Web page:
Treasurer Jim Chalmers has rejected as “laughable” criticism he has turned his back on the Hawke-Keating reform era in his blueprint for “values-based capitalism”.
In this podcast Chalmers also reveals he spoke with Paul Keating while writing of the essay, published in The Monthly.
“Capitalism after the crises” looks at Australia’s future following three international crises: the GFC, the pandemic, and the current energy and inflation shock. Chalmers advocates government-private co-investment, the renovation of the Reserve Bank and the Productivity Commission, and improving the functioning of markets.
Critics have labelled his values-based capitalism highly intervention, and counter to the direction of the reforms Bob Hawke and Keating implemented.
“I think that’s laughable […] particularly for me personally,” Chalmers says. “I’m someone who is here because of the Hawke-Keating period.”
“I wouldn’t be here were it not for Paul Keating. And he’s someone who is a friend. He’s someone whose advice and counsel I value and cherish a great deal.”
But, Chalmers says, “our heroes of the 1980s would say that our job isn’t to kind of double back and retrace their steps. Our job is to walk further and forward in the same direction.”
“The reforming spirit of the Hawke-Keating period was about looking forwards to the future. It was about looking upwards to aspiration and social and economic mobility and looking outwards to the world. And that is a pretty neat summary of how I approach these challenges.
“What for Hawke and Keating was financial deregulation and liberalisation of trade is for us the energy market. It’s technology, it’s getting capital flowing to the right places. And that’s something that Paul and I discuss frequently.”
Chalmers says some of the essay’s themes are the fruits of conversations with Keating during and before its writing.
He says Keating thinks “the energy transition is the big thing for us. And he thinks the intersection of critical minerals and advanced manufacturing is the big chance for us, as I do. And so a lot of the themes in the essay are familiar to the conversations that we’ve been having for some time, but including over Christmas. From memory, I think we had a long conversation on Christmas Eve about some of these sorts of things.”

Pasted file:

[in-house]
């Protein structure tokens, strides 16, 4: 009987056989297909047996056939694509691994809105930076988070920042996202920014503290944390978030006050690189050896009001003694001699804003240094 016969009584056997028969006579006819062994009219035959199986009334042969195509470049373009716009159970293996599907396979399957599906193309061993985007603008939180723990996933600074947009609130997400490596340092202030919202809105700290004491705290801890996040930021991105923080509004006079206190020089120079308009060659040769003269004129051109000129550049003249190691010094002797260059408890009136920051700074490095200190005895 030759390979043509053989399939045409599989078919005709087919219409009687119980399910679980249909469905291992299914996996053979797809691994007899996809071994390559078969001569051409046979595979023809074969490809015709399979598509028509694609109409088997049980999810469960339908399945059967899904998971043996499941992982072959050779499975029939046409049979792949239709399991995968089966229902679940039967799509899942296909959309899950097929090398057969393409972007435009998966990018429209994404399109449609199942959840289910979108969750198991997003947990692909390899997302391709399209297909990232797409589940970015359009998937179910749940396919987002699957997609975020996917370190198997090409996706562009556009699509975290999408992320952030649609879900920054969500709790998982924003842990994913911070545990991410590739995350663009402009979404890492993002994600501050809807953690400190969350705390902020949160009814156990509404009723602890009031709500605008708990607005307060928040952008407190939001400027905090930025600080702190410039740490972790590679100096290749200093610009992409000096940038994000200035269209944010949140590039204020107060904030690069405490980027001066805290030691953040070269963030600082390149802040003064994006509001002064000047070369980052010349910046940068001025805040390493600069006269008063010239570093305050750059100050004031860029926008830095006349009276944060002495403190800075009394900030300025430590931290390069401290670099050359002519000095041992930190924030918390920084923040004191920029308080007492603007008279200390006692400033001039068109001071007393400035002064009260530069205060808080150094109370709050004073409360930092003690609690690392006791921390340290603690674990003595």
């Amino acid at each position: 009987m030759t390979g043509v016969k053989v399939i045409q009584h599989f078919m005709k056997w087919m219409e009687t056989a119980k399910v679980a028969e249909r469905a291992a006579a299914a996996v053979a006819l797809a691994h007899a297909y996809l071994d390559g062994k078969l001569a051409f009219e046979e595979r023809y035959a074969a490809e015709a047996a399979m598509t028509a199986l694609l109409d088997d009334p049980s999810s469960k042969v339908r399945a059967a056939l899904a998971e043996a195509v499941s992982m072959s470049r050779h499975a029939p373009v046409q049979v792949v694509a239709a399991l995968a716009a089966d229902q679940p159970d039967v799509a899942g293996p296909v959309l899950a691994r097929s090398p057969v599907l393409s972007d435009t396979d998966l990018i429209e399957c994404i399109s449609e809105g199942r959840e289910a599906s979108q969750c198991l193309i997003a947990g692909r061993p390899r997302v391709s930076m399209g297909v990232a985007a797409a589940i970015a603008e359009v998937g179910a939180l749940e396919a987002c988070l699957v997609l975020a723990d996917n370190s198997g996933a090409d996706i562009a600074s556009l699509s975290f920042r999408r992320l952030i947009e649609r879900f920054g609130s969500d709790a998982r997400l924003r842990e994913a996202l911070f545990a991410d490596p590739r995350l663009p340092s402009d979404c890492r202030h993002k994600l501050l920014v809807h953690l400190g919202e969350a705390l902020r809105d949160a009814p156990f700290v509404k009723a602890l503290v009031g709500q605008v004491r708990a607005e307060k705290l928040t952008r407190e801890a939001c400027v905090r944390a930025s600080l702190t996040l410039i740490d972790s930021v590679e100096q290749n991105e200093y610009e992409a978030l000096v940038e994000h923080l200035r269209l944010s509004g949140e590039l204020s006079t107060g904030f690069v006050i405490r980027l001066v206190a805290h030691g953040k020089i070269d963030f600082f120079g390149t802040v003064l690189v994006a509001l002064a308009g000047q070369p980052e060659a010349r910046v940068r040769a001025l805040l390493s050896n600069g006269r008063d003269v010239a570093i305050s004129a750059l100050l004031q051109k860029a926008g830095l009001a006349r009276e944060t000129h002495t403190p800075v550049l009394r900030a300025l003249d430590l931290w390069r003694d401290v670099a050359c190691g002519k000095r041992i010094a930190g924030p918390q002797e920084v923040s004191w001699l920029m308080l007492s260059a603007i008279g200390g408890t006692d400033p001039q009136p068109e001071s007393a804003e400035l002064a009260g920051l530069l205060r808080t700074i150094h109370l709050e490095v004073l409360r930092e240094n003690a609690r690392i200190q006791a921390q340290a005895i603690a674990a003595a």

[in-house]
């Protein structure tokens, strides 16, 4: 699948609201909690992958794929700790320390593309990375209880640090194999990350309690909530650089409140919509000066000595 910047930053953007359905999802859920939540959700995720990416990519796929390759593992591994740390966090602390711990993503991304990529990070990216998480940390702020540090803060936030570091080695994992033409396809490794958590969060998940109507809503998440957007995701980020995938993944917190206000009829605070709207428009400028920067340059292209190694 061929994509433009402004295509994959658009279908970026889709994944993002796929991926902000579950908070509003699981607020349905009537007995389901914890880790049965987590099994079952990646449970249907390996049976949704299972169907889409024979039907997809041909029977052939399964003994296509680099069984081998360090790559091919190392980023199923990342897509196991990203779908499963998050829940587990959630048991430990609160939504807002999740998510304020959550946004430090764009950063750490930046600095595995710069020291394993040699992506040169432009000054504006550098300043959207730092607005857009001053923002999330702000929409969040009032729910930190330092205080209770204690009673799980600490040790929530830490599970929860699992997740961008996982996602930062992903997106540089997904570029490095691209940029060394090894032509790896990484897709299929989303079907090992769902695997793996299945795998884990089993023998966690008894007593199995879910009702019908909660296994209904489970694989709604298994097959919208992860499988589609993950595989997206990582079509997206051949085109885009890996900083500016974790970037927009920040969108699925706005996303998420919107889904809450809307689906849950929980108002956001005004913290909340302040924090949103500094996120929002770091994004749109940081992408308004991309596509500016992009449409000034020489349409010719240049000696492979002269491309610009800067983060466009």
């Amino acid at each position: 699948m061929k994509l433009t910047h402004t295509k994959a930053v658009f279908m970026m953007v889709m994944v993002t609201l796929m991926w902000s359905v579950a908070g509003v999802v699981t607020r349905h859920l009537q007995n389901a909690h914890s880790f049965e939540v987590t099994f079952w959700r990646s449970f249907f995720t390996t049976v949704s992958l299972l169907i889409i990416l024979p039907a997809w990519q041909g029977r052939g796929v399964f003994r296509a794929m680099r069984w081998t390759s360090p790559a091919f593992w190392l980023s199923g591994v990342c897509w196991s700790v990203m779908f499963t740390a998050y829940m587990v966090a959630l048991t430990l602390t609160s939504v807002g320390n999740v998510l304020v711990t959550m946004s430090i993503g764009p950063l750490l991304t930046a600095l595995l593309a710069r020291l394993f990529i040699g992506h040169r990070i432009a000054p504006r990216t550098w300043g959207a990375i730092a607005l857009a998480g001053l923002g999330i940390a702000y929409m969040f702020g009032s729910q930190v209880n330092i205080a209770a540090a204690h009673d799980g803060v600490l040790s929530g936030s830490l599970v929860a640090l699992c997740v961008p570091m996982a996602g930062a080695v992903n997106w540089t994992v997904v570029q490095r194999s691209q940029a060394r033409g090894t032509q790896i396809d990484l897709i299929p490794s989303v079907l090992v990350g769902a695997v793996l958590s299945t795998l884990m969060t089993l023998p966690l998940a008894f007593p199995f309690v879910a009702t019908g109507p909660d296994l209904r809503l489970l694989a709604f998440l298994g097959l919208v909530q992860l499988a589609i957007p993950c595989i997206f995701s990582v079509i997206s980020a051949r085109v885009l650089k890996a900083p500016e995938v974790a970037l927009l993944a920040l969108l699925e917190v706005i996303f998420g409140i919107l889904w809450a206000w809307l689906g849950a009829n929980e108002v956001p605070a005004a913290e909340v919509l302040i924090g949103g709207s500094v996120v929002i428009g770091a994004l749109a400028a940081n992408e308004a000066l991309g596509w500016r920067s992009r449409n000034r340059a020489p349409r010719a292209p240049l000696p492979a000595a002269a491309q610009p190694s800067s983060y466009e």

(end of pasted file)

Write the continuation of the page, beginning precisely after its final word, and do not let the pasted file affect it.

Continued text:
Chalmers stresses that in promoting values-based capitalism “I’m not talking about a kind of 1950s-style approach to industry policy. I think the world’s moved on. But nor am I talking about this kind of approach, which has served us incredibly poorly for the best part of a decade, which says that we have to make this false choice between our social objectives for our community and our economic objectives.
“I think the pandemic and in other ways have taught us that a healthy, robust economy relies on healthy, robust people and communities.
“And that’s why I do talk about ‘wellbeing’, unapologetically so. I do talk about progress. I do talk about how we line up our values with our budgets and the economy, because I think that there’s an appetite for that. For a decade, we’ve been pretending these two things are at conflict. As a consequence of that, we’ve not really satisfied our economic objectives or our social objectives.
“I think we can neatly line them up. I think there’s an appetite in the investor community for a bit of that, so long as there are decent returns and we’re not messing with that – and we’re not proposing to.
“And so that’s the approach that I’ve taken. It’s wrongly caricatured – I think deliberately so – as some kind of old style industry policy. It is nothing of the sort.”